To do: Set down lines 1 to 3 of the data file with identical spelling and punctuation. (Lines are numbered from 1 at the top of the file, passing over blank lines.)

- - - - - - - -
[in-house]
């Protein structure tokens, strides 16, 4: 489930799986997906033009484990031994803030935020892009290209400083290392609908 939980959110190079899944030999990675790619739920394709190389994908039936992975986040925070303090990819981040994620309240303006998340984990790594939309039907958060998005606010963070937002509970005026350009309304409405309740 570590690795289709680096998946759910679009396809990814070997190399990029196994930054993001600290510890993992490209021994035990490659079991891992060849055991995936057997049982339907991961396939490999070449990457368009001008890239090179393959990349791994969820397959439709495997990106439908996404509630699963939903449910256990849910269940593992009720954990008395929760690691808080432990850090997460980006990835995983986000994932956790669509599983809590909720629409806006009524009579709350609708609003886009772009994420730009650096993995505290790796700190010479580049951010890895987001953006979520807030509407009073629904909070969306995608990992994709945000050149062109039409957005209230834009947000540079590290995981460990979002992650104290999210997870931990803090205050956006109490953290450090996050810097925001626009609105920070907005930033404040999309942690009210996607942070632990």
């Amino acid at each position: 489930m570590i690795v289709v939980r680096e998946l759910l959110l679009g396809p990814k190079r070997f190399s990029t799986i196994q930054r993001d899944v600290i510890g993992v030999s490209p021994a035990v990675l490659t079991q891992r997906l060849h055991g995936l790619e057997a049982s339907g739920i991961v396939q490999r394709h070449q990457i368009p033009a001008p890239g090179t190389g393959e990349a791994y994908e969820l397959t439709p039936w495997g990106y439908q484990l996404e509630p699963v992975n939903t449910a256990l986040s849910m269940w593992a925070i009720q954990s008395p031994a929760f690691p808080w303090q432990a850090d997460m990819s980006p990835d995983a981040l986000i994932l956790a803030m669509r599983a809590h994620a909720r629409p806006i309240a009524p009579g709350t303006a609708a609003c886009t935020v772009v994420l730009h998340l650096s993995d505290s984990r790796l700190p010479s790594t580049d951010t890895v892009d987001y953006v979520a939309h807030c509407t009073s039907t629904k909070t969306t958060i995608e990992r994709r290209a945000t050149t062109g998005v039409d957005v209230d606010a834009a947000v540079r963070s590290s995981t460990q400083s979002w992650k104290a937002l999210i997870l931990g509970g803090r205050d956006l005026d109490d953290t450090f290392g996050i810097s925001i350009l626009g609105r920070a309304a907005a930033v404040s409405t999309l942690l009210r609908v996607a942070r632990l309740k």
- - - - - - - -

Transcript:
[in-house]
């Protein structure tokens, strides 16, 4: 489930799986997906033009484990031994803030935020892009290209400083290392609908 939980959110190079899944030999990675790619739920394709190389994908039936992975986040925070303090990819981040994620309240303006998340984990790594939309039907958060998005606010963070937002509970005026350009309304409405309740 570590690795289709680096998946759910679009396809990814070997190399990029196994930054993001600290510890993992490209021994035990490659079991891992060849055991995936057997049982339907991961396939490999070449990457368009001008890239090179393959990349791994969820397959439709495997990106439908996404509630699963939903449910256990849910269940593992009720954990008395929760690691808080432990850090997460980006990835995983986000994932956790669509599983809590909720629409806006009524009579709350609708609003886009772009994420730009650096993995505290790796700190010479580049951010890895987001953006979520807030509407009073629904909070969306995608990992994709945000050149062109039409957005209230834009947000540079590290995981460990979002992650104290999210997870931990803090205050956006109490953290450090996050810097925001626009609105920070907005930033404040999309942690009210996607942070632990």
């Amino acid at each position: 489930m570590i690795v289709v939980r680096e998946l759910l959110l679009g396809p990814k190079r070997f190399s990029t799986i196994q930054r993001d899944v600290i510890g993992v030999s490209p021994a035990v990675l490659t079991q891992r997906l060849h055991g995936l790619e057997a049982s339907g739920i991961v396939q490999r394709h070449q990457i368009p033009a001008p890239g090179t190389g393959e990349a791994y994908e969820l397959t439709p039936w495997g990106y439908q484990l996404e509630p699963v992975n939903t449910a256990l986040s849910m269940w593992a925070i009720q954990s008395p031994a929760f690691p808080w303090q432990a850090d997460m990819s980006p990835d995983a981040l986000i994932l956790a803030m669509r599983a809590h994620a909720r629409p806006i309240a009524p009579g709350t303006a609708a609003c886009t935020v772009v994420l730009h998340l650096s993995d505290s984990r790796l700190p010479s790594t580049d951010t890895v892009d987001y953006v979520a939309h807030c509407t009073s039907t629904k909070t969306t958060i995608e990992r994709r290209a945000t050149t062109g998005v039409d957005v209230d606010a834009a947000v540079r963070s590290s995981t460990q400083s979002w992650k104290a937002l999210i997870l931990g509970g803090r205050d956006l005026d109490d953290t450090f290392g996050i810097s925001i350009l626009g609105r920070a309304a907005a930033v404040s409405t999309l942690l009210r609908v996607a942070r632990l309740k």